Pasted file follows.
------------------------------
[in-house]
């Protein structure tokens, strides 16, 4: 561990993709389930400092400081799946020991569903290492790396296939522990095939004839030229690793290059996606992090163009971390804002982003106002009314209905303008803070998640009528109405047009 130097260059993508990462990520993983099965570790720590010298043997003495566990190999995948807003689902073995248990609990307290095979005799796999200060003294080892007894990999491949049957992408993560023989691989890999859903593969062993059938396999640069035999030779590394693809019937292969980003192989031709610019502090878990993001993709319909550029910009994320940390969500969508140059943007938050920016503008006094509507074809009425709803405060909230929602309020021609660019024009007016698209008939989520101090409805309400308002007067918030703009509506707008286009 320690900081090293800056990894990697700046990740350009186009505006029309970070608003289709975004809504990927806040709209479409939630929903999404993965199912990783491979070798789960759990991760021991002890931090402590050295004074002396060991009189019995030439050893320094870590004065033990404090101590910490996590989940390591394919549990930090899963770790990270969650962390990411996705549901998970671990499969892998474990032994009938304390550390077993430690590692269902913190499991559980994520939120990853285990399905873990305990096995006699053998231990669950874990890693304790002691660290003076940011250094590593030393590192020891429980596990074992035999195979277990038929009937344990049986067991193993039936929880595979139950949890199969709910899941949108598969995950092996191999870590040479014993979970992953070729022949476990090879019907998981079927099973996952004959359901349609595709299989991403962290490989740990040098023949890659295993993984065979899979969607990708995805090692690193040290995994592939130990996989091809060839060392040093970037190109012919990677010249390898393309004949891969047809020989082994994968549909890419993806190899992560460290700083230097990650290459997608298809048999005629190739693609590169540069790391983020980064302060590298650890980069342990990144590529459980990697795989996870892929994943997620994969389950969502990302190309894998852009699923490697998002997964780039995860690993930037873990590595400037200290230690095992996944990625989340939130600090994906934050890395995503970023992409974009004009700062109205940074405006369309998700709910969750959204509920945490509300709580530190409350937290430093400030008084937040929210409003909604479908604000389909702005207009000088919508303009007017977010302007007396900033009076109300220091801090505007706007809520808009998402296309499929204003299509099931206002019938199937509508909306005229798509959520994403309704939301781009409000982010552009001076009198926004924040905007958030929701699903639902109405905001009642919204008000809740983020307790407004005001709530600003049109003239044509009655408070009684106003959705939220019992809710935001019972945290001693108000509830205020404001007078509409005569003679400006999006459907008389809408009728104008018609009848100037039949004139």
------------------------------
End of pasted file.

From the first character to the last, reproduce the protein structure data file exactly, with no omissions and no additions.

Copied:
[in-house]
């Protein structure tokens, strides 16, 4: 561990993709389930400092400081799946020991569903290492790396296939522990095939004839030229690793290059996606992090163009971390804002982003106002009314209905303008803070998640009528109405047009 130097260059993508990462990520993983099965570790720590010298043997003495566990190999995948807003689902073995248990609990307290095979005799796999200060003294080892007894990999491949049957992408993560023989691989890999859903593969062993059938396999640069035999030779590394693809019937292969980003192989031709610019502090878990993001993709319909550029910009994320940390969500969508140059943007938050920016503008006094509507074809009425709803405060909230929602309020021609660019024009007016698209008939989520101090409805309400308002007067918030703009509506707008286009 320690900081090293800056990894990697700046990740350009186009505006029309970070608003289709975004809504990927806040709209479409939630929903999404993965199912990783491979070798789960759990991760021991002890931090402590050295004074002396060991009189019995030439050893320094870590004065033990404090101590910490996590989940390591394919549990930090899963770790990270969650962390990411996705549901998970671990499969892998474990032994009938304390550390077993430690590692269902913190499991559980994520939120990853285990399905873990305990096995006699053998231990669950874990890693304790002691660290003076940011250094590593030393590192020891429980596990074992035999195979277990038929009937344990049986067991193993039936929880595979139950949890199969709910899941949108598969995950092996191999870590040479014993979970992953070729022949476990090879019907998981079927099973996952004959359901349609595709299989991403962290490989740990040098023949890659295993993984065979899979969607990708995805090692690193040290995994592939130990996989091809060839060392040093970037190109012919990677010249390898393309004949891969047809020989082994994968549909890419993806190899992560460290700083230097990650290459997608298809048999005629190739693609590169540069790391983020980064302060590298650890980069342990990144590529459980990697795989996870892929994943997620994969389950969502990302190309894998852009699923490697998002997964780039995860690993930037873990590595400037200290230690095992996944990625989340939130600090994906934050890395995503970023992409974009004009700062109205940074405006369309998700709910969750959204509920945490509300709580530190409350937290430093400030008084937040929210409003909604479908604000389909702005207009000088919508303009007017977010302007007396900033009076109300220091801090505007706007809520808009998402296309499929204003299509099931206002019938199937509508909306005229798509959520994403309704939301781009409000982010552009001076009198926004924040905007958030929701699903639902109405905001009642919204008000809740983020307790407004005001709530600003049109003239044509009655408070009684106003959705939220019992809710935001019972945290001693108000509830205020404001007078509409005569003679400006999006459907008389809408009728104008018609009848100037039949004139």